What Does Every CIO Need On Their Team?

Published: 10 June 2015

The demands placed upon CIO’s and IT Directors are constantly and rapidly evolving. The ‘every business is a tech business’ sentiment of the digital era has brought a deeper understanding of the Cloud, Social, Big Data, SaaS IaaS, PaaS et al right into the Boardroom. However, let’s be clear, it’s not this that has given CIO’s their greater influence. It has been the sharp elbows of those CIO’s driving commercial benefits from each innovation cycle, making their place known and valued. Top table stuff, for top table leaders.

For a while, the shorthand of ‘mini-CIO’ seemed to prevail in almost all CIO leadership team hires. It might be lazy shorthand for a bunch of traits and behaviours, but in the main people ‘got it’. Mini- CIO hints at the need for influence beyond simple functional doing, and the interpersonal skills to engrain commercial drivers into functional IT teams.  It was invariably a product of firms having to do less with more in the recessionary years. As greater confidence has returned to the market, firms are willing to invest more in delivering transformative change.

Change breeds opportunity, and this is invariably in all aspects of people, process and of course technology. This amplifies the need for strong, bold, delivery minded leadership. And with this has come a growing up of the ‘mini-CIO’ requirement! A number of recent reference calls and client meetings have brought out the same sentiment. The benefit of having someone who is really ‘on’ the CIO agenda is beyond measure. Having another ‘me’ on the team; another CIO, is high on the wish list, especially as we are steadily returning to a phase of doing more with more.

The logic is clear; having ‘a CIO on the team’ is a positive asset. Of course, an internal battle for the top spot serves no one well. However, if the ‘fit’ is right and the relationship is well managed, then benefits are far reaching. Broadening the wedge of commercially minded, business outputs, led IT leadership into the business may be sufficient to justify it alone, particularly if you consider the mirror image impact back into IT. From demand creation / management, through agile delivery, and business led service delivery and operational excellence, the potential wins are plentiful.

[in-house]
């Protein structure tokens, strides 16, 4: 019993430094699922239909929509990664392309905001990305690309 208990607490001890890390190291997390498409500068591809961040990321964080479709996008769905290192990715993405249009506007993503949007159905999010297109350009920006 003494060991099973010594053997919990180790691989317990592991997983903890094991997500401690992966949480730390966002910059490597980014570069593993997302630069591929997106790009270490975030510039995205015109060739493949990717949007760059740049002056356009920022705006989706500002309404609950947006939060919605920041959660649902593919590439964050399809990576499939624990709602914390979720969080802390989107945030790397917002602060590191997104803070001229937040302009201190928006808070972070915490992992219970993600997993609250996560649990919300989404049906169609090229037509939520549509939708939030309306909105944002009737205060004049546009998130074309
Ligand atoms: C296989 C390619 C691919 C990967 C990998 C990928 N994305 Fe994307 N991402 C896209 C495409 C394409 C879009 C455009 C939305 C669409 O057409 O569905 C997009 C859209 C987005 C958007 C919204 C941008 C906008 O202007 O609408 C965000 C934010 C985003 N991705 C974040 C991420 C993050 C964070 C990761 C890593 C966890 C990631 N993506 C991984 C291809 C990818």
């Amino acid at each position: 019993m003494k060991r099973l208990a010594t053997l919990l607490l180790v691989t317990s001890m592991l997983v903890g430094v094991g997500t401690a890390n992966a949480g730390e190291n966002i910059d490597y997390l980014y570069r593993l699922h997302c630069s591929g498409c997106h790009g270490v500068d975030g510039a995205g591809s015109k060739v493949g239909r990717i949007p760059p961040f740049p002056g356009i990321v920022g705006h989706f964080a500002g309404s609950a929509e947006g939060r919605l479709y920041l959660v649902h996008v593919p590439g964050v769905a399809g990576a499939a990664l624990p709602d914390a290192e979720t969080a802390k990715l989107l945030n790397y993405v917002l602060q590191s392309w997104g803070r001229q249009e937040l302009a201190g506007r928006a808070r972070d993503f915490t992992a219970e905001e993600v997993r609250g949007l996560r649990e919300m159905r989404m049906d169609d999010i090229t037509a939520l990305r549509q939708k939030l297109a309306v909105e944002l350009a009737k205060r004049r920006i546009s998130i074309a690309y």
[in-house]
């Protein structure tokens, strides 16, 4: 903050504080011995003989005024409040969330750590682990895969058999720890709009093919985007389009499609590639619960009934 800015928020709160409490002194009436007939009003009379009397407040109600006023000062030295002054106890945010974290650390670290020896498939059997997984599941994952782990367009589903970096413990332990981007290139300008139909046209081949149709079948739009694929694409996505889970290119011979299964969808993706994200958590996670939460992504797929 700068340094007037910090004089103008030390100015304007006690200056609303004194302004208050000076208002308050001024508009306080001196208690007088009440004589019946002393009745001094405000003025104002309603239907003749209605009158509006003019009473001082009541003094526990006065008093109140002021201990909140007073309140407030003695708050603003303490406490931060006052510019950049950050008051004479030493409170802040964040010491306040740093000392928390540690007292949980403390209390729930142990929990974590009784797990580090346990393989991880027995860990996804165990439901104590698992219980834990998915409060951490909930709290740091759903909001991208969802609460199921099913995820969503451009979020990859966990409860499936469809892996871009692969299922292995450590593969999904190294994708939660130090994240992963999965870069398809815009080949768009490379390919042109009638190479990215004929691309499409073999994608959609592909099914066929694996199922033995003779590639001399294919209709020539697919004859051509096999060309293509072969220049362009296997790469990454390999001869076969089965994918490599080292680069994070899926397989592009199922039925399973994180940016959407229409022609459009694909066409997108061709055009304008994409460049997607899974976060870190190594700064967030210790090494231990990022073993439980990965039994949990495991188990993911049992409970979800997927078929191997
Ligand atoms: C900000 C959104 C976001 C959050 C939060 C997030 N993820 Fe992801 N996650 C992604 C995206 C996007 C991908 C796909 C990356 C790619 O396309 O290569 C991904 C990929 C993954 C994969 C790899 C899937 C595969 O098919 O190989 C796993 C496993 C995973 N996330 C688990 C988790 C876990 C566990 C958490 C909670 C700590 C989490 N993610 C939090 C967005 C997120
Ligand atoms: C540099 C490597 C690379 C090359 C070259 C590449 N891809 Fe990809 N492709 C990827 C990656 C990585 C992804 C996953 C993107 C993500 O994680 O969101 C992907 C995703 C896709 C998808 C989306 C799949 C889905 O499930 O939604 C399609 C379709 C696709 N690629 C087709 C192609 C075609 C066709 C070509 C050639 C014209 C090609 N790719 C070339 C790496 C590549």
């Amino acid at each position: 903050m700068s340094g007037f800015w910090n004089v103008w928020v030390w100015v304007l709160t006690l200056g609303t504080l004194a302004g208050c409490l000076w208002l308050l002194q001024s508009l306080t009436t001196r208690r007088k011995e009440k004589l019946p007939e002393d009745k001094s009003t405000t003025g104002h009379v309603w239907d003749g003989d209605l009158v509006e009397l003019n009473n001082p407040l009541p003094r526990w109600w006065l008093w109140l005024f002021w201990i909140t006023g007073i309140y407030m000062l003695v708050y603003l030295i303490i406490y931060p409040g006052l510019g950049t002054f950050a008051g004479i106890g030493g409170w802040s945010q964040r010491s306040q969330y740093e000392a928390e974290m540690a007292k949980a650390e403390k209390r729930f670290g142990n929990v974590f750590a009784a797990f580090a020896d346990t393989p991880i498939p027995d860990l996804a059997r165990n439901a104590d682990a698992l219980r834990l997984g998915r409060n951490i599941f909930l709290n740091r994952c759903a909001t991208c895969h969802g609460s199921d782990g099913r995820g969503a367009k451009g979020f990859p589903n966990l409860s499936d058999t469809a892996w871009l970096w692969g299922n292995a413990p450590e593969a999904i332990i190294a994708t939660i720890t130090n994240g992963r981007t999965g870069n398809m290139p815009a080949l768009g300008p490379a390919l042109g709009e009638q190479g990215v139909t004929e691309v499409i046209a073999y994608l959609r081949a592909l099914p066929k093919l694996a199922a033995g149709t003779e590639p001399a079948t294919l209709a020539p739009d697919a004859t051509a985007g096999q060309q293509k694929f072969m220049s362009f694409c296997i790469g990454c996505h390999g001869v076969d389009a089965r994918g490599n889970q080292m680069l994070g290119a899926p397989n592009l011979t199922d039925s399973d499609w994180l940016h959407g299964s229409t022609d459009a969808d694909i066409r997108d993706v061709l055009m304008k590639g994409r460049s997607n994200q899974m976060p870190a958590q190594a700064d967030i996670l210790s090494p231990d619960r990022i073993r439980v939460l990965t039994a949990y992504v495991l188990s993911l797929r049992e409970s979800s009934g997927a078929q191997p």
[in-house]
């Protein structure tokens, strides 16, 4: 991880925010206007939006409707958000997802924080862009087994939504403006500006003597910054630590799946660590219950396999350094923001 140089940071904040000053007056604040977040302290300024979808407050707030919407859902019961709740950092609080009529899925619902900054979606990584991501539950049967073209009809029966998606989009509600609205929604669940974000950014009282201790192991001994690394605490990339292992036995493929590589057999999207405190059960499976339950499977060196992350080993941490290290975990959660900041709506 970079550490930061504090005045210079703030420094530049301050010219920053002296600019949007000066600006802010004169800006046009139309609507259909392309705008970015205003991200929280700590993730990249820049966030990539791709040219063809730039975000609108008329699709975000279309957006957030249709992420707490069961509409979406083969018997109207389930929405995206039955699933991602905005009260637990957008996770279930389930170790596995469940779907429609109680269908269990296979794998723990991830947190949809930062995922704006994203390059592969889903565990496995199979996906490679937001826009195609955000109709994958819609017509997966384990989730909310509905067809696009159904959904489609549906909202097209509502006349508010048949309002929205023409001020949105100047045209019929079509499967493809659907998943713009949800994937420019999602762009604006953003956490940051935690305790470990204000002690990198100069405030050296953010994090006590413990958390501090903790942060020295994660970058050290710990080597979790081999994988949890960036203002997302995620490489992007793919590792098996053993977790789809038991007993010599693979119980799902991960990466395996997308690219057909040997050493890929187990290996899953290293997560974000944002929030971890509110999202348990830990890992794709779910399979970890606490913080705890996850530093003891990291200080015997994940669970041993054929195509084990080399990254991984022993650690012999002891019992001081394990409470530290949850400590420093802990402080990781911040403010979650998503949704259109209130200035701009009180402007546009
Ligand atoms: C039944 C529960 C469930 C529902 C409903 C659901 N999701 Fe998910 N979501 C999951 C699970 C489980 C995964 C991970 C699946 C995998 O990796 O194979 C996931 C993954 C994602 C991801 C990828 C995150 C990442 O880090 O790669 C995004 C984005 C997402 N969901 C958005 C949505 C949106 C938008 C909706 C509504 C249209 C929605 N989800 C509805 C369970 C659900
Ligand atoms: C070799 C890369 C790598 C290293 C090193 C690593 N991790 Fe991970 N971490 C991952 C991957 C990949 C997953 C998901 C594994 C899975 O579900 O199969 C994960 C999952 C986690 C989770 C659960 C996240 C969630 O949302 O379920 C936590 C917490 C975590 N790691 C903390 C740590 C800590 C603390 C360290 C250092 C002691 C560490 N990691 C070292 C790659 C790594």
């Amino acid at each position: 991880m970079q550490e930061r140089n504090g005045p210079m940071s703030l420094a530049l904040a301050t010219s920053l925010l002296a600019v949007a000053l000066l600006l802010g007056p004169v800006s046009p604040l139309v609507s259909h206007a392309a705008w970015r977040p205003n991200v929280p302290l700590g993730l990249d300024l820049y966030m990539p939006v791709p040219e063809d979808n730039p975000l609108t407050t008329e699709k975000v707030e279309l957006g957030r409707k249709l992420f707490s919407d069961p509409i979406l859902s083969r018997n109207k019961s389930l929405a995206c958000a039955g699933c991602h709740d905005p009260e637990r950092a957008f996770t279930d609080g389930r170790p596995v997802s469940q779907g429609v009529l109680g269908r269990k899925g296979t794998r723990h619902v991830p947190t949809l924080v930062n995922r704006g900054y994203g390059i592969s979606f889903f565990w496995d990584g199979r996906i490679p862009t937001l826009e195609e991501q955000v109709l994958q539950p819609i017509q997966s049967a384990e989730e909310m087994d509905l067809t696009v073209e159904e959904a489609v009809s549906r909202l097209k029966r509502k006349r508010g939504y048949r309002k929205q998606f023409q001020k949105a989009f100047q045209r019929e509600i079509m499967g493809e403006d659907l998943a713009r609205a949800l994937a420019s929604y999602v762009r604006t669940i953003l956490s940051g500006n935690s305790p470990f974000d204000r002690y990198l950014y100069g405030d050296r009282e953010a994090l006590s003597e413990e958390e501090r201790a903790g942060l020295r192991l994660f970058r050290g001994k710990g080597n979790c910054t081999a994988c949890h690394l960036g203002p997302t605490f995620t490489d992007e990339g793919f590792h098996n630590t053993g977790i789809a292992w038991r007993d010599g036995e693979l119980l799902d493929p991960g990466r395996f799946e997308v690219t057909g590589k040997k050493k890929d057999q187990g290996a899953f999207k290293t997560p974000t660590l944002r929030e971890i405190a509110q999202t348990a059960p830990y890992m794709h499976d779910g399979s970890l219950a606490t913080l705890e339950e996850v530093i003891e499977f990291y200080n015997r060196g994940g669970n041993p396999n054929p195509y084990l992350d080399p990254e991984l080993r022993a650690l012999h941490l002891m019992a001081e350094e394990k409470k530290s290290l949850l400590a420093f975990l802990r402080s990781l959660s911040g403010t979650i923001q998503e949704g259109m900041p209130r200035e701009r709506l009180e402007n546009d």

To be clear, I am not advocating that people routinely over recruit a role. Trying to squeeze a pint into a half pint pot, without a plan for the overspill, will always end in a mess. I would rather suggest that evolving talent and aspirant leaders seek to play ‘upwards’ and place themselves firmly on the CIO agenda. Play your part; ensure your team understand their contribution beyond the tech, and seek to positively affect business performance through timely responsive and proactive delivery, not just deliver systems. Your CIO (and business) needs you to be a senior manager first, and a functional manager a close and important second.  This way succession planning surely lies?

Deliver, deliver and deliver some more. If the business does not value this, then it is highly likely they will get the IT leadership they deserve, and that is not a team you want to be on. The best leaders evolve quickly and continuously. The simple fact remains they cannot be all things to all people all of the time. It is through the right team that great leaders extend their effectiveness, and successfully bring successful delivery, come rain or shine.

Matt Cockbill is a Partner, and Head of IT Leadership & Technology Practices for Berwick Partners.

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